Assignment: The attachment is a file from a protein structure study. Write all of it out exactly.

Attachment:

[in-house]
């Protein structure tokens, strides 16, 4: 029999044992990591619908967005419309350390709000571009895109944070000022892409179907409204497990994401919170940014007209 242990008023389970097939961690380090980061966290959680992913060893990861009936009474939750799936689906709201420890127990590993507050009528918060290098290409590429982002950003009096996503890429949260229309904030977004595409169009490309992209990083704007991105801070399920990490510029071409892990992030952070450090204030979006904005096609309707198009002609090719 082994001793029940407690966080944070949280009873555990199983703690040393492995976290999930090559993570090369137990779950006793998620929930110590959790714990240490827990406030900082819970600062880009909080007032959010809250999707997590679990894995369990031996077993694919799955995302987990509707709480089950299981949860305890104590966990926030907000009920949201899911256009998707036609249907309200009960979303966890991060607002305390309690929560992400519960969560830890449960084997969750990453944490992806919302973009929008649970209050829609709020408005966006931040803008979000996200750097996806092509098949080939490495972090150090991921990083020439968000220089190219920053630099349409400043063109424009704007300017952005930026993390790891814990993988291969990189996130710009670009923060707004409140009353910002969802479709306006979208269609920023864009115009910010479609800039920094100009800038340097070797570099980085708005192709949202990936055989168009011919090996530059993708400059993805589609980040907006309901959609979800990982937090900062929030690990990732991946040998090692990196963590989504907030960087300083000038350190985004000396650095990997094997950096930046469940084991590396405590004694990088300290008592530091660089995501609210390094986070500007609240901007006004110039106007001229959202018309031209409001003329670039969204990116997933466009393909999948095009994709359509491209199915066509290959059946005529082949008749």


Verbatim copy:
[in-house]
């Protein structure tokens, strides 16, 4: 029999044992990591619908967005419309350390709000571009895109944070000022892409179907409204497990994401919170940014007209 242990008023389970097939961690380090980061966290959680992913060893990861009936009474939750799936689906709201420890127990590993507050009528918060290098290409590429982002950003009096996503890429949260229309904030977004595409169009490309992209990083704007991105801070399920990490510029071409892990992030952070450090204030979006904005096609309707198009002609090719 082994001793029940407690966080944070949280009873555990199983703690040393492995976290999930090559993570090369137990779950006793998620929930110590959790714990240490827990406030900082819970600062880009909080007032959010809250999707997590679990894995369990031996077993694919799955995302987990509707709480089950299981949860305890104590966990926030907000009920949201899911256009998707036609249907309200009960979303966890991060607002305390309690929560992400519960969560830890449960084997969750990453944490992806919302973009929008649970209050829609709020408005966006931040803008979000996200750097996806092509098949080939490495972090150090991921990083020439968000220089190219920053630099349409400043063109424009704007300017952005930026993390790891814990993988291969990189996130710009670009923060707004409140009353910002969802479709306006979208269609920023864009115009910010479609800039920094100009800038340097070797570099980085708005192709949202990936055989168009011919090996530059993708400059993805589609980040907006309901959609979800990982937090900062929030690990990732991946040998090692990196963590989504907030960087300083000038350190985004000396650095990997094997950096930046469940084991590396405590004694990088300290008592530091660089995501609210390094986070500007609240901007006004110039106007001229959202018309031209409001003329670039969204990116997933466009393909999948095009994709359509491209199915066509290959059946005529082949008749």